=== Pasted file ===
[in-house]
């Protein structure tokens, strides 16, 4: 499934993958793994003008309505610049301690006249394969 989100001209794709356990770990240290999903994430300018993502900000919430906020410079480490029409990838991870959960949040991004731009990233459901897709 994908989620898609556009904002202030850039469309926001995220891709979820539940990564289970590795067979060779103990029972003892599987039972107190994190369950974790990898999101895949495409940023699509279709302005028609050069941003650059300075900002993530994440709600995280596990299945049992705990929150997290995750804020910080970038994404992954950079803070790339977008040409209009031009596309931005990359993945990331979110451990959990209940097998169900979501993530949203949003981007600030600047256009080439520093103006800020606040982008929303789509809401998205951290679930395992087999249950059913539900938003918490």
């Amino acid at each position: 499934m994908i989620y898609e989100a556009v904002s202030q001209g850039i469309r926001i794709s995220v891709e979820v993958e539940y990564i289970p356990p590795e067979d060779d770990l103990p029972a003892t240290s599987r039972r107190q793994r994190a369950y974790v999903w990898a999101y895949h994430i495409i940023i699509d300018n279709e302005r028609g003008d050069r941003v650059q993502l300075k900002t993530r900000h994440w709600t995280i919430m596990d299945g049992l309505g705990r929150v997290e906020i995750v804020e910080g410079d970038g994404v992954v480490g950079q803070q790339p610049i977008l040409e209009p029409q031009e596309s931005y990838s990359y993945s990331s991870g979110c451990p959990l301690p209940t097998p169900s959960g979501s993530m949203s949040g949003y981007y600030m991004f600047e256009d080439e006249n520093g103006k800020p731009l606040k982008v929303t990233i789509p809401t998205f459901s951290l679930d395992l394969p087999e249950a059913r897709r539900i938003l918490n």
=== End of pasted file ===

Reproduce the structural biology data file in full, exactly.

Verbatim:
[in-house]
């Protein structure tokens, strides 16, 4: 499934993958793994003008309505610049301690006249394969 989100001209794709356990770990240290999903994430300018993502900000919430906020410079480490029409990838991870959960949040991004731009990233459901897709 994908989620898609556009904002202030850039469309926001995220891709979820539940990564289970590795067979060779103990029972003892599987039972107190994190369950974790990898999101895949495409940023699509279709302005028609050069941003650059300075900002993530994440709600995280596990299945049992705990929150997290995750804020910080970038994404992954950079803070790339977008040409209009031009596309931005990359993945990331979110451990959990209940097998169900979501993530949203949003981007600030600047256009080439520093103006800020606040982008929303789509809401998205951290679930395992087999249950059913539900938003918490």
């Amino acid at each position: 499934m994908i989620y898609e989100a556009v904002s202030q001209g850039i469309r926001i794709s995220v891709e979820v993958e539940y990564i289970p356990p590795e067979d060779d770990l103990p029972a003892t240290s599987r039972r107190q793994r994190a369950y974790v999903w990898a999101y895949h994430i495409i940023i699509d300018n279709e302005r028609g003008d050069r941003v650059q993502l300075k900002t993530r900000h994440w709600t995280i919430m596990d299945g049992l309505g705990r929150v997290e906020i995750v804020e910080g410079d970038g994404v992954v480490g950079q803070q790339p610049i977008l040409e209009p029409q031009e596309s931005y990838s990359y993945s990331s991870g979110c451990p959990l301690p209940t097998p169900s959960g979501s993530m949203s949040g949003y981007y600030m991004f600047e256009d080439e006249n520093g103006k800020p731009l606040k982008v929303t990233i789509p809401t998205f459901s951290l679930d395992l394969p087999e249950a059913r897709r539900i938003l918490n």